Capturing whole life value, and whole-system coordination, represent a massive scaling up of current information management capabilities. Federated digital twins are an exciting opportunity for decision support and analysis at this scale, but they rely on quality, interoperable data and a robust digital infrastructure. In order to ensure transparency and accountability, information management practices for a sustainable built environment should be enshrined in standards and enforced through legislation and procurement.

Standards for a green information economy

The standards landscape for a green information economy is relatively complex at the moment, with separate standards for sustainability assessment and information management for the built environment, with little reference between them. However, the appropriate standards for current maturity levels do exist. Standards for sustainability assessment in the built environment require clients to provide transparent, complete and quality data and information.[See for example BS EN 15978:2011] These standards could be strengthened and joined up with data and information standards for BIM to improve safety, performance and environmental sustainability of the built environment in one unified whole.

The information management standards for the built environment, ISO 19650, introduce the concept of Project Information Requirements (PIR) and Asset Information Requirements (AIR), which “need to pass along supply chains to the point where information can be most efficiently produced, and information needs to be collated as it is passed back.” While these standards leave the details of information requirements to the client or “appointing party” where there are no other preceding regulations, they do note that, “The appointing party should require information relating to the impacts from quality, cost, scheduling, carbon (CO2e), energy, waste, water consumption or other environmental effects.”

Outside of the standards landscape, green accreditation standards are another means of using data and information about the built environment to assess its environmental impact, two of the most prevalent in the UK being Building Research Establishment Environmental Assessment Method (BREEAM) and its US rival, Leadership in Energy and Environmental Design (LEED).

Case study: Deloitte’s 1 New Square Street, London

BREEAM Outstanding rating, 2019 award winner “Our Intelligent Building Management System, for which we received an innovation credit, will enable us to adopt a more proactive rather than reactive approach to operational maintenance, improving the efficiency of process, and eliminating unnecessary maintenance and associated transport emissions from operatives coming to site.”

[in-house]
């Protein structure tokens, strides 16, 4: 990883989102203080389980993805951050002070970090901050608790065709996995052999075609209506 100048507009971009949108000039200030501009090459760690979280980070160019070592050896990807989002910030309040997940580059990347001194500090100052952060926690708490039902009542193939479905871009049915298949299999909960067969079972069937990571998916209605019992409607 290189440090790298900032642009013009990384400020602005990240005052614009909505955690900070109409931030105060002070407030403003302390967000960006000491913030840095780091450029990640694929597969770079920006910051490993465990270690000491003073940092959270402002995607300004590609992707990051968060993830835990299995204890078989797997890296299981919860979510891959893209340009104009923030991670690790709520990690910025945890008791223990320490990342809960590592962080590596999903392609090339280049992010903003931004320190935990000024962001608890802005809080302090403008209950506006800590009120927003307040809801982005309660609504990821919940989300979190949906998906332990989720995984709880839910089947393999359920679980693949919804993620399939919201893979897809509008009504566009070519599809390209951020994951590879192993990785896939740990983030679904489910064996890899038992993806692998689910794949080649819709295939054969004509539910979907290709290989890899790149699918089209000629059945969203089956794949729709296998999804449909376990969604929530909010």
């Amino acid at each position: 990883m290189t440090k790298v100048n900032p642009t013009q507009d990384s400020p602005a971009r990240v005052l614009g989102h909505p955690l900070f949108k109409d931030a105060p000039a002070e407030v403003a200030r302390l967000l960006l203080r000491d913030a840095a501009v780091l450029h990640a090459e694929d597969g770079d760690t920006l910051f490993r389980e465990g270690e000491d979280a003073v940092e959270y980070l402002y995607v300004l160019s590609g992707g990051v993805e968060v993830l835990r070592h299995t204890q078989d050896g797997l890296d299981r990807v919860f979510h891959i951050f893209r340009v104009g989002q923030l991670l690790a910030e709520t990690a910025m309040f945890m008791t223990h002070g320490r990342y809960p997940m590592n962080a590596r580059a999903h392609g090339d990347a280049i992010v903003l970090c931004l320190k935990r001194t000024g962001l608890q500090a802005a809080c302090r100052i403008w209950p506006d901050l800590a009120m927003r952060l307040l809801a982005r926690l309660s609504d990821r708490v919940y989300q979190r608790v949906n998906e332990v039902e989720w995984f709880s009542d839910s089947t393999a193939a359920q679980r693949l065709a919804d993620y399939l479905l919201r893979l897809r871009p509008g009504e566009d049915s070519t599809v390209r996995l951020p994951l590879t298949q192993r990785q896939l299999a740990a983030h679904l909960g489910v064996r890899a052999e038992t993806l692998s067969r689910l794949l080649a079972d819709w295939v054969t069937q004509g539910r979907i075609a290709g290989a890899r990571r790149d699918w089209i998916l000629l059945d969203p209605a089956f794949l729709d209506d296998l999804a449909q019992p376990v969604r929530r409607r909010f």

BREEAM is widely accepted as beneficial through providing a foundation that allows clients and developers to pick and choose sustainable outcomes on which to focus. “It is seen both as a benchmark standard and as a way of promoting environmental awareness and sustainable building.” The use of standards like BREEAM are generally driven by client requirements, or local or national regulations, while barriers to use include cost, context and the lack of public relations benefits of using standards that the public does not know about it. [10]

Merely having standards is not enough, however. They need to be well-understood by all interested parties. [11] Social impacts are somewhat lacking from current standards [12], [13], including BREEAM, which has been criticised as a box-ticking exercise rather than a meaningful assessment of sustainability [14]. A voluntary approach to information management can lead to lack of uptake, so regulatory drivers are needed to supplement voluntary efforts. Where BREEAM isn’t required by a client, for example, it often isn’t used [10]. The standards landscape is lacking in the crossover between information management and sustainability, and industry codes are similarly unhelpful when facing the multidisciplinary information required for sustainability assessment [7].

When applied well and used as a tool for deeper consideration, standards and accreditation can have a real impact on the sustainability of the built environment in the UK and internationally. Through ISO 19650, UK BIM standards have become the de facto international standards for information management in the built environment. This presents an opportunity for the UK to lead on standards for a green information economy and have a wide-reaching impact on how data and information are used to make the built environment greener.

Focus on Outcomes